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Camden New Journal - OBITUARY
Published: 3 January 2008

Maud Hillman
Home front heroine with a passion for singing and travelling

MAUD Hillman, who has died aged 94, will be fondly remembered by the hundreds of friends she made in a lifetime spent within two miles of her family home.
Maud lived in Highgate and Hampstead all her life. Her funeral service was at St Anne’s in Highgate West Hill – the church where her mother and father married in 1908, where she was baptised, and where she married her husband, Tom, in 1947.
Maud was born on January 13, 1913, the day Lloyd George’s National Health and Insurance Act of 1911 became law. It meant she was one of the first people in the UK to have a national insurance number. Her parents received 25 shillings as a child benefit payment.
Her father, Thomas King, was in the building trade. He and Maud’s mother, Georgina Pilkington, lived in Highgate Newtown. Maud attended St Anne’s School, at the bottom of Bertram Street on the site of what is now the community centre,
As a child, Maud was bedridden for two years following an accident and had to be pushed around on a trolley. Later, she recalled her mother’s shock, relayed to her as she lay in bed recovering, at seeing a German zeppelin fly above their home during World War I.
Maud became a Civil Defence warden during World War II. She worked as the supervisor for 120 employees of an aircraft and armament manufacturing company, a firm she had joined from school. It was originally owned by a German firm, and the managing director was interned during the war. Decisions about managing the company were passed to Maud and her co-workers from behind the walls of Wandsworth Prison. Her work during the war was honoured in 2005, when the efforts of women on the home front were formally acknowledged.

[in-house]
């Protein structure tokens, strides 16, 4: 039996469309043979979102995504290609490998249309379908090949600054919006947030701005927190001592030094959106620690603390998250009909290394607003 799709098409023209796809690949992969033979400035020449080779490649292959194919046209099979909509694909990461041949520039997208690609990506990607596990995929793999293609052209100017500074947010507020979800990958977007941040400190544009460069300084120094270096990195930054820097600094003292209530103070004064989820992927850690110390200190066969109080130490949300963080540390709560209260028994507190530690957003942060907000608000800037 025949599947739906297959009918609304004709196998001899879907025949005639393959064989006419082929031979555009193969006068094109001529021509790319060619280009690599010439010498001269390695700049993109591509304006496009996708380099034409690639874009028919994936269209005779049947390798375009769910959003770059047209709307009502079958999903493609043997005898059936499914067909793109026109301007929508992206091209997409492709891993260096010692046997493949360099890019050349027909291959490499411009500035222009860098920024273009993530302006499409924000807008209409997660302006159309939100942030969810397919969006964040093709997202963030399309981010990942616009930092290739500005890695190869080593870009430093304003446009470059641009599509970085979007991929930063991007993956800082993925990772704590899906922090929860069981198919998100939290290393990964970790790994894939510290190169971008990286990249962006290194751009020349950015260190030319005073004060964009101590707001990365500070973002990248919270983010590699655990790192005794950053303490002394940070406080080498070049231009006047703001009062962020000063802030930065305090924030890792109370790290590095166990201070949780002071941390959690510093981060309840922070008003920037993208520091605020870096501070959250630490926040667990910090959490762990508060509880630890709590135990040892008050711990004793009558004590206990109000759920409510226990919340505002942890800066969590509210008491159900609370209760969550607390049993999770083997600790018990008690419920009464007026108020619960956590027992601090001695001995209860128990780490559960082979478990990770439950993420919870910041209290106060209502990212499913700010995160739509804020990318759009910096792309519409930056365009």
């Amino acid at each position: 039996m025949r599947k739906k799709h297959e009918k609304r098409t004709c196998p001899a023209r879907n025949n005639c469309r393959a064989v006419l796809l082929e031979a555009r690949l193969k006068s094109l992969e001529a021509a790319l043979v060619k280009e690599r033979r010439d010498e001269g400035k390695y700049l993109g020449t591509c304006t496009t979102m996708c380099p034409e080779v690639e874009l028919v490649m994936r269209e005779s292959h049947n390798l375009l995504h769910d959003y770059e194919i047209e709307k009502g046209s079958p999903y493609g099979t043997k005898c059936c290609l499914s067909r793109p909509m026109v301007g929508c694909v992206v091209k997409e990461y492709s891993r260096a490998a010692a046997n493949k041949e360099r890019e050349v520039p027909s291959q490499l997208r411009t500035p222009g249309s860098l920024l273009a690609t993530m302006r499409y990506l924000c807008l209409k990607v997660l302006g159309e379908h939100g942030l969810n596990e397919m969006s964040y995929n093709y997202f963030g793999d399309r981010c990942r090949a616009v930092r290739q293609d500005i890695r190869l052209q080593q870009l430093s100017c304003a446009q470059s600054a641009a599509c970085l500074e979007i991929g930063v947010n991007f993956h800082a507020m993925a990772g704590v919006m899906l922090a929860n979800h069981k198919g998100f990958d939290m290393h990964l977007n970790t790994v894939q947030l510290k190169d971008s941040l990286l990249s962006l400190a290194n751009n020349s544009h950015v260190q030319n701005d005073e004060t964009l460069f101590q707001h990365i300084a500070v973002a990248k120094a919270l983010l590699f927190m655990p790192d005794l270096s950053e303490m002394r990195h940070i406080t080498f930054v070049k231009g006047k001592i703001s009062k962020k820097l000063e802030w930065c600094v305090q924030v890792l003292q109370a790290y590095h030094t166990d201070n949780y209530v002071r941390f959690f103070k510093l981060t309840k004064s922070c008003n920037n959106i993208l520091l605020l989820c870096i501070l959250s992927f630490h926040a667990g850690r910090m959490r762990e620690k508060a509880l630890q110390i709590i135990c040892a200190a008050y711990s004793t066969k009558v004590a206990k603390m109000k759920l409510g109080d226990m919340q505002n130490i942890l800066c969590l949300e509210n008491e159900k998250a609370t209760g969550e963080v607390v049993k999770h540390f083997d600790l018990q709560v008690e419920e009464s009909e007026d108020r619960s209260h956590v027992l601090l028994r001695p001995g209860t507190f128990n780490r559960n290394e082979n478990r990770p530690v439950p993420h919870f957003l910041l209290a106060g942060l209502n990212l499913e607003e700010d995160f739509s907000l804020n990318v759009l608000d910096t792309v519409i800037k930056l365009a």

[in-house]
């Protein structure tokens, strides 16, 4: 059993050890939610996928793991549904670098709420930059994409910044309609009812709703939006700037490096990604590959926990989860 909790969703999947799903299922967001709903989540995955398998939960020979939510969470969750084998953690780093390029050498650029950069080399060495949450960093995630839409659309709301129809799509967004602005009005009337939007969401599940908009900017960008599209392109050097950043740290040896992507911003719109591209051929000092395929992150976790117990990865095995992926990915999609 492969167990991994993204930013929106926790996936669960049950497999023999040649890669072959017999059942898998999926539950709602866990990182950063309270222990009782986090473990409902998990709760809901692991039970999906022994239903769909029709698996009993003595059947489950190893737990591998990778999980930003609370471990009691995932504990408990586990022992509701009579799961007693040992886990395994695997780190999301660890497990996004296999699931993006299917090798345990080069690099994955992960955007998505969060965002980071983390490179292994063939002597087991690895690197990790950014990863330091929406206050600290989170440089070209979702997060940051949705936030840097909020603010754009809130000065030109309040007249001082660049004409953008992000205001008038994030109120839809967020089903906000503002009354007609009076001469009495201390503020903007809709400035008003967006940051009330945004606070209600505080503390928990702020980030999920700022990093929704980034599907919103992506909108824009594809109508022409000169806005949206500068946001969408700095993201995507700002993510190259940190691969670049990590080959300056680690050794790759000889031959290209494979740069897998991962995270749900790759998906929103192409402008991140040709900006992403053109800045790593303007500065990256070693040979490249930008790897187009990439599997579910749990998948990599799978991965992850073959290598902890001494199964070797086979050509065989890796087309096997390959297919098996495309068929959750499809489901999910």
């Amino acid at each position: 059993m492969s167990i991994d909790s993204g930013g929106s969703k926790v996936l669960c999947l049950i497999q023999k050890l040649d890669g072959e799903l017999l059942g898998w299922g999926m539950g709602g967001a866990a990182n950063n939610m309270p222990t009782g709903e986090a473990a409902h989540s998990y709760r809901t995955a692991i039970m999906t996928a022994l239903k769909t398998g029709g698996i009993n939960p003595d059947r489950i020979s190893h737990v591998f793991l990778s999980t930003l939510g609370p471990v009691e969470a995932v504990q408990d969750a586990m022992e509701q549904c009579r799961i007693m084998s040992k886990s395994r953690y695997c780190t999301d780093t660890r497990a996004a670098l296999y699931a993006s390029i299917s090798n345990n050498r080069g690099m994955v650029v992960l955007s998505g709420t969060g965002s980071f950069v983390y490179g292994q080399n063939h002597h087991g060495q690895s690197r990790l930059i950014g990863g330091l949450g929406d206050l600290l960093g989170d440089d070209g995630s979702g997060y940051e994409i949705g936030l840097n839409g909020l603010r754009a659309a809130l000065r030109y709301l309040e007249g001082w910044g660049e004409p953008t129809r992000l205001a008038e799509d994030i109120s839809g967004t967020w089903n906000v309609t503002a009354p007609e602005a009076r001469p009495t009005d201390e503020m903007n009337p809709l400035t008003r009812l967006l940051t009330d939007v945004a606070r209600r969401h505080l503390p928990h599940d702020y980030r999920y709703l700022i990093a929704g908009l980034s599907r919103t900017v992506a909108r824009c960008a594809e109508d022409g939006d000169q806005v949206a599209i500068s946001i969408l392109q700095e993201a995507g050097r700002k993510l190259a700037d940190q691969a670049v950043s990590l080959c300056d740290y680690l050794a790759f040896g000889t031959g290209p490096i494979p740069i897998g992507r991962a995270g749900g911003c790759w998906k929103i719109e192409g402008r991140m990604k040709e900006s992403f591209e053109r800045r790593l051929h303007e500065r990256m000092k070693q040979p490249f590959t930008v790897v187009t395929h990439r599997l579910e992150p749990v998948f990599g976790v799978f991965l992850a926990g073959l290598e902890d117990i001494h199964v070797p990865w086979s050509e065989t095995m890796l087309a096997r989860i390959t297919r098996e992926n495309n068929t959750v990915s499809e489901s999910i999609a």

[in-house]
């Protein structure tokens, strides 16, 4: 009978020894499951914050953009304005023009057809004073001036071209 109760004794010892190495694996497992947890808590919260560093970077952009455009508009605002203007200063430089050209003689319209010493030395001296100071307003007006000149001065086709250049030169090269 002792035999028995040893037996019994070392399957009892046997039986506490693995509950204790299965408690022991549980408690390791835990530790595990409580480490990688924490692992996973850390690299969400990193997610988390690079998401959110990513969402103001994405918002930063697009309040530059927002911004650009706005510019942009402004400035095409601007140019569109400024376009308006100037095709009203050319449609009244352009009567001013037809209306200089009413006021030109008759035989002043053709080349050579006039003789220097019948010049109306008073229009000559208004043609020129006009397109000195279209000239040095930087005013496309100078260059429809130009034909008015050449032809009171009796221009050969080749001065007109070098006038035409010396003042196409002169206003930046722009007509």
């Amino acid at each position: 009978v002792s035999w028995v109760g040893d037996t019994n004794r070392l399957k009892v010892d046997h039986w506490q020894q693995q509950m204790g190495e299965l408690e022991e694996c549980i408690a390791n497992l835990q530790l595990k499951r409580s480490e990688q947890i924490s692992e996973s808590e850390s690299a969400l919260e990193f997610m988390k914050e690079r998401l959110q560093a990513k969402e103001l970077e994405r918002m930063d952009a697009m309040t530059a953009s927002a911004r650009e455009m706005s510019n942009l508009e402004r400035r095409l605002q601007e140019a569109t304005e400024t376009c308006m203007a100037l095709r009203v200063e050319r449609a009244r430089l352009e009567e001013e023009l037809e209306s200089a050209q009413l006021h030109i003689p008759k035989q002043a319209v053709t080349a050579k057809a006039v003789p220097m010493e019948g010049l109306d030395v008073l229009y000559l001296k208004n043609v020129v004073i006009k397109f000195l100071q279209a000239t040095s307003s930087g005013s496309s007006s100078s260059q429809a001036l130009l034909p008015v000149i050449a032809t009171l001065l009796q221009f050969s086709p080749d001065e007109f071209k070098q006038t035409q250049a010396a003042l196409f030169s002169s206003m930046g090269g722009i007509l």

She would go on to work in insurance and then petrol refining and distribution before pursuing other interests in retirement.
She was a keen singer, and a member of the Mary Ward Singers – a recording she made with them was played as the last piece of music at her funeral. Her repertoire ranged from classical and jazz to the popular songs of her childhood.
She loved dance and keep fit, and was keen on crosswords, needlework, dressmaking and hat-making.
Maud was a keen traveller. In her 89th year she stayed at the British Army’s Commando Training School halfway up Ben Nevis in Scotland. She visited China in mid-winter and on November 14 last year she was on one of the first Eurostar trains to leave St Pancras for Paris – a week earlier she had volunteered to help test wheelchair access at the station and on trains.
At her funeral service, held over the Christmas period, mourners heard how sprightly Maud was until the end of her life. She had amazed technicians by wearing out the surgical shoes they gave her. Days before her death, medical staff at the Royal Free Hospital in Hampstead said they could not believe she was taking absolutely no medication. She is survived by her son, Lester.

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